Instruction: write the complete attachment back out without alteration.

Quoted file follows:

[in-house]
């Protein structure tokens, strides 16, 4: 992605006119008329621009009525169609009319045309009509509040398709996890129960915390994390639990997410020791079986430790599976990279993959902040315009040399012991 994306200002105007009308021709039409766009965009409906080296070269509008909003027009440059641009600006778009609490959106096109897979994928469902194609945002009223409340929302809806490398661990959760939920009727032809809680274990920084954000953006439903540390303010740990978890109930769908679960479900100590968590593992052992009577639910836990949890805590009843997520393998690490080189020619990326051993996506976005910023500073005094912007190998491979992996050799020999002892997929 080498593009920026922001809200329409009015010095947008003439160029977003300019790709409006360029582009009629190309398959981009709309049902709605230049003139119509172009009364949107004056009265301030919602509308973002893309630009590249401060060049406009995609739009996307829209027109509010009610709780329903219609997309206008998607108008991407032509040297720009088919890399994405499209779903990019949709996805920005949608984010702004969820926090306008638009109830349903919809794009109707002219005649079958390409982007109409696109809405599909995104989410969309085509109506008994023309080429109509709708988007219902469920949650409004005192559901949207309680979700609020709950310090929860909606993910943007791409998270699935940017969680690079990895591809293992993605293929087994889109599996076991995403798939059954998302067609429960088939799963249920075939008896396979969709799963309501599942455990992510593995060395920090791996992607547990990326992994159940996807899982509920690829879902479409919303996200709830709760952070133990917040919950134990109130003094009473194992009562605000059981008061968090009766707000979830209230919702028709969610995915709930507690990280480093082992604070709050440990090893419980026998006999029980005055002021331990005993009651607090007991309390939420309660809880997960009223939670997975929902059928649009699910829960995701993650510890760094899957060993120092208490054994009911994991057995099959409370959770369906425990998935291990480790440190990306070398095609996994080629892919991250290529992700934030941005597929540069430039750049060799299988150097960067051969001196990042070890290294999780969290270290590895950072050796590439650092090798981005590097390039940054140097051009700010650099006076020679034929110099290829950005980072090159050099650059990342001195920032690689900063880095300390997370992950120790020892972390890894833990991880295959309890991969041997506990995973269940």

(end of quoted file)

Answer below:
[in-house]
């Protein structure tokens, strides 16, 4: 992605006119008329621009009525169609009319045309009509509040398709996890129960915390994390639990997410020791079986430790599976990279993959902040315009040399012991 994306200002105007009308021709039409766009965009409906080296070269509008909003027009440059641009600006778009609490959106096109897979994928469902194609945002009223409340929302809806490398661990959760939920009727032809809680274990920084954000953006439903540390303010740990978890109930769908679960479900100590968590593992052992009577639910836990949890805590009843997520393998690490080189020619990326051993996506976005910023500073005094912007190998491979992996050799020999002892997929 080498593009920026922001809200329409009015010095947008003439160029977003300019790709409006360029582009009629190309398959981009709309049902709605230049003139119509172009009364949107004056009265301030919602509308973002893309630009590249401060060049406009995609739009996307829209027109509010009610709780329903219609997309206008998607108008991407032509040297720009088919890399994405499209779903990019949709996805920005949608984010702004969820926090306008638009109830349903919809794009109707002219005649079958390409982007109409696109809405599909995104989410969309085509109506008994023309080429109509709708988007219902469920949650409004005192559901949207309680979700609020709950310090929860909606993910943007791409998270699935940017969680690079990895591809293992993605293929087994889109599996076991995403798939059954998302067609429960088939799963249920075939008896396979969709799963309501599942455990992510593995060395920090791996992607547990990326992994159940996807899982509920690829879902479409919303996200709830709760952070133990917040919950134990109130003094009473194992009562605000059981008061968090009766707000979830209230919702028709969610995915709930507690990280480093082992604070709050440990090893419980026998006999029980005055002021331990005993009651607090007991309390939420309660809880997960009223939670997975929902059928649009699910829960995701993650510890760094899957060993120092208490054994009911994991057995099959409370959770369906425990998935291990480790440190990306070398095609996994080629892919991250290529992700934030941005597929540069430039750049060799299988150097960067051969001196990042070890290294999780969290270290590895950072050796590439650092090798981005590097390039940054140097051009700010650099006076020679034929110099290829950005980072090159050099650059990342001195920032690689900063880095300390997370992950120790020892972390890894833990991880295959309890991969041997506990995973269940």